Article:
direct current motor burning


Thread Starter


question is regarding D C motors

we have face some problem on direct current motor. problem on commotator always sparking inside the winding and motor will get burn
Responding to Shetty's 23-Juk (14:54) question... There are a number of causes, To start with few:

a) Brushes not diametrically-opposed.

b) Brush "fingerprint" too large.

c) Brushes out of line; Brushes loose in holder.

d) Brush dimensions re different.

3) Electrical
a) Arcing excessive, supply voltage too high.

b) Arcing products follow brushes around commutator; armature coil faulted.

Then too, there are symptoms related to sound, that is chattering, humming, pounding.

Of course other symptoms are related to motor-type, motor-size, series-wound, shut-wound, compound-connected, frequency of starts, duty, etc.

In conclusion Shetty, you must provide additional info.

Regards, Phil Corso
personally i check the all above conditions.

motor capacity 1000kw and 600 armature voltage

field 210volt and 24.6amps

this field weakening motor. commutator surface keep in good clean
motor has water cooling system with heat exchanger
When did this problem start?

Was the motor running without this problem for some time and then it started?

Did it start after some maintenance or cleaning was performed on the motor?

How long has this motor been in service?

When was the last time the motor was "serviced"? A 1000kw motor is a pretty large motor and most large motors usually get regular, periodic service, including removal to a shop for cleaning and inspection and repair, if necessary. This motor also has cooling, another indication of it's physical size and load.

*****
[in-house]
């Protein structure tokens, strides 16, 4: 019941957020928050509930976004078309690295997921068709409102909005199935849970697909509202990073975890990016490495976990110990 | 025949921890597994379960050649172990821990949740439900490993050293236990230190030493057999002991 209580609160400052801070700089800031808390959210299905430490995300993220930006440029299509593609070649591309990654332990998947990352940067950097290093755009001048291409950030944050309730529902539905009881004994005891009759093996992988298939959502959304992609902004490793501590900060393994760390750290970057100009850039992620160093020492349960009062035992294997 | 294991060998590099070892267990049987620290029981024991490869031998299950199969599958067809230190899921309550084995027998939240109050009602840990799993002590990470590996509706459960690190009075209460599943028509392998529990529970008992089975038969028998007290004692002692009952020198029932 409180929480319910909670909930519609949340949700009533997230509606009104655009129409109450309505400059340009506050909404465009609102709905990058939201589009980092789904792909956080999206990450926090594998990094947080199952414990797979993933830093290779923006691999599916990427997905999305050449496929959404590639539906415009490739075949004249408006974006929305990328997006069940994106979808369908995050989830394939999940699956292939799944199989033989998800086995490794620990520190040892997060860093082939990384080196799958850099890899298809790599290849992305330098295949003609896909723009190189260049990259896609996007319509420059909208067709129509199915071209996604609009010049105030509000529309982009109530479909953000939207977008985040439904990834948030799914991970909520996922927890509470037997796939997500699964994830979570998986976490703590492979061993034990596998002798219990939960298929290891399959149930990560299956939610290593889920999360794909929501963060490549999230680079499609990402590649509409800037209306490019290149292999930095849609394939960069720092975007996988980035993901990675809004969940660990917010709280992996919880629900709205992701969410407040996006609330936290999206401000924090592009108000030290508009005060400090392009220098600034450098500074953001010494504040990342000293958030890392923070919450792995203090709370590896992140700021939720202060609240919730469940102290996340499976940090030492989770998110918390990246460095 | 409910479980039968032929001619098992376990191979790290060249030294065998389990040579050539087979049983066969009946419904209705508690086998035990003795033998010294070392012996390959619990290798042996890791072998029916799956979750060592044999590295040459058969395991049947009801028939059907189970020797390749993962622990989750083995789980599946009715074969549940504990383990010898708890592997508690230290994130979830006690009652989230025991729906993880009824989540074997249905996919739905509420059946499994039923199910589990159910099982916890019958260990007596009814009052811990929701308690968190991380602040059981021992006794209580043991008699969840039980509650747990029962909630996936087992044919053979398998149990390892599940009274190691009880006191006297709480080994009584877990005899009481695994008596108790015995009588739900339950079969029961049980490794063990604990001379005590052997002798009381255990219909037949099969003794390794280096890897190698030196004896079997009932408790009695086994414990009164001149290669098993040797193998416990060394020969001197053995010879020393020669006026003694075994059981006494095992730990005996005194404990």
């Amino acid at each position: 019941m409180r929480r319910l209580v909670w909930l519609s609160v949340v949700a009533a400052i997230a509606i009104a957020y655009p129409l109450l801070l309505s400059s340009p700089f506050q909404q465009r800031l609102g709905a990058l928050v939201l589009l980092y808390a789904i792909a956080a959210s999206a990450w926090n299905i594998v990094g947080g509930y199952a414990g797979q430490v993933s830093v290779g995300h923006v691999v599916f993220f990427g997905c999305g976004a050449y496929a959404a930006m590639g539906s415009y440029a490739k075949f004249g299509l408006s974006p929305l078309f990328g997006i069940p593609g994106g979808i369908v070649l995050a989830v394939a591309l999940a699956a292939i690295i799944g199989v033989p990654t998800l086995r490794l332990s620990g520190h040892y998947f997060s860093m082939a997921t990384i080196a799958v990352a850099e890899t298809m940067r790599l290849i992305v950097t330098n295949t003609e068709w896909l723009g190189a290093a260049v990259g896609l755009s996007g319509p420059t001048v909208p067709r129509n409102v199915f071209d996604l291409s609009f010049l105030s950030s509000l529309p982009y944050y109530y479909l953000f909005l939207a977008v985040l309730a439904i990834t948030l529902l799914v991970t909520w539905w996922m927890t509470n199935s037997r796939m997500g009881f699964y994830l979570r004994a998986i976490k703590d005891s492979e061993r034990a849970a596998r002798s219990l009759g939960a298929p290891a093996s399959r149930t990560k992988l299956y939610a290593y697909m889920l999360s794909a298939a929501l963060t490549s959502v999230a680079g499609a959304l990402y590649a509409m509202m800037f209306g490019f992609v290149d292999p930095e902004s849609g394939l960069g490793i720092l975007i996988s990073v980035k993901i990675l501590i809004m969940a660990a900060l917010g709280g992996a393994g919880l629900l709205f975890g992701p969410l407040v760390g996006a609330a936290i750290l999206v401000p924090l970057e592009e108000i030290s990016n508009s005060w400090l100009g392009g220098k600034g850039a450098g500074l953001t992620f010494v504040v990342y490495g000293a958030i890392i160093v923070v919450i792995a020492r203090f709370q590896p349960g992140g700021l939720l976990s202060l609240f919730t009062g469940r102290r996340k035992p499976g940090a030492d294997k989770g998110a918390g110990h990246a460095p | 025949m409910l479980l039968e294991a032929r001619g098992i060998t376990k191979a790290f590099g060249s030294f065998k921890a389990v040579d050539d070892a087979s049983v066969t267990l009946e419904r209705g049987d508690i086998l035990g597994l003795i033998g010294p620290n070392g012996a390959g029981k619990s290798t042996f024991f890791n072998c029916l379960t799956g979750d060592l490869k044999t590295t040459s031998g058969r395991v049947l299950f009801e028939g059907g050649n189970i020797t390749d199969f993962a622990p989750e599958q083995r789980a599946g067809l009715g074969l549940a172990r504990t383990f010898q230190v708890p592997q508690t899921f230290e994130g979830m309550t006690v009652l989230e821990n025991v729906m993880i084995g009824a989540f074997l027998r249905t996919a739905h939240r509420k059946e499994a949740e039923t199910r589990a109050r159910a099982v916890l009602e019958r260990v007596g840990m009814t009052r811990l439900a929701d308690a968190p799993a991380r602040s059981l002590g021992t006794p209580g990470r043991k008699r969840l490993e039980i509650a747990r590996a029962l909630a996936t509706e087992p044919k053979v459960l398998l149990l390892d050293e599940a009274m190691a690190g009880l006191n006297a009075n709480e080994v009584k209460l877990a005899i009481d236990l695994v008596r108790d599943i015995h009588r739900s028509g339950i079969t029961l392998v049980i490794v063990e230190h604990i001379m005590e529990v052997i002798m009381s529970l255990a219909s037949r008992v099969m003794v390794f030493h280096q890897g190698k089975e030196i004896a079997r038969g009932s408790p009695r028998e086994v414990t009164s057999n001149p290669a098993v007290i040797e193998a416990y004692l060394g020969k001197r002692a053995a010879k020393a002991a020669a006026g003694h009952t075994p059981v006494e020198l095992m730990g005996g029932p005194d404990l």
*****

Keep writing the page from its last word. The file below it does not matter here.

Has the current being drawn by the motor increased since before the problem began? Decreased?

Does the arcing increase with load, or is it present during unloaded operation also?

It would seem there is something physically wrong with the motor. Some DC motors have compensation windings to try reduce or eliminate arcing. There are all manner of different types of motors and windings and configurations.

It would seem prudent to have a knowledgeable person or firm have a look at the motor and how it's being operated and assess it's entire condition and make some recommendations.

Another cause of arcing is incorrect brush types and also the humidity of the air in the commutator area. Has something changed recently? New supplier for the brushes? Is there cooling air being supplied to the commutator that isn't being properly filtered or conditioned?

Loose brush holders/rigging can also cause arcing. But, it's more likely that something's amiss somewhere in the motors windings. Again, with a motor this large (and presumably important) it's a good idea to have a knowledgeable party in to have a look and make recommendations.
Shetty... Excellent, thus far.

Now provide some data regarding: driven machine; load (Amps); age; duty (27/7 or other); coolant inlet and outlet temp; coolant flow-rate; ambient temperature; motor temperature; speed; and what has been tried to correct problem, especially those suggested or recommended by the motor/machine supplier.

Regards, Phil
I would like to add two small checks that needs to be performed to all the above.

1. Have you checked the eccentricity of the commutator, i.e. is the commutator a perfect circle? For this check you need the machine shutdown and isolated, and it should be possible to turn it slowly by hand or crank.

2. Are the commutator slots properly done, i.e. is there sufficient undercut between the commutator segments to ensure that the segment insulation is not touching the brushes?

The surface condition of the commutator gives quite a good indication of the cause of problem. Brush/brushgear manufacturers give refernce charts of various effects and causes of brush sparking. Mind you this will be just a lead, proper diagnostics should be done by someone knowledgeable in DC machines.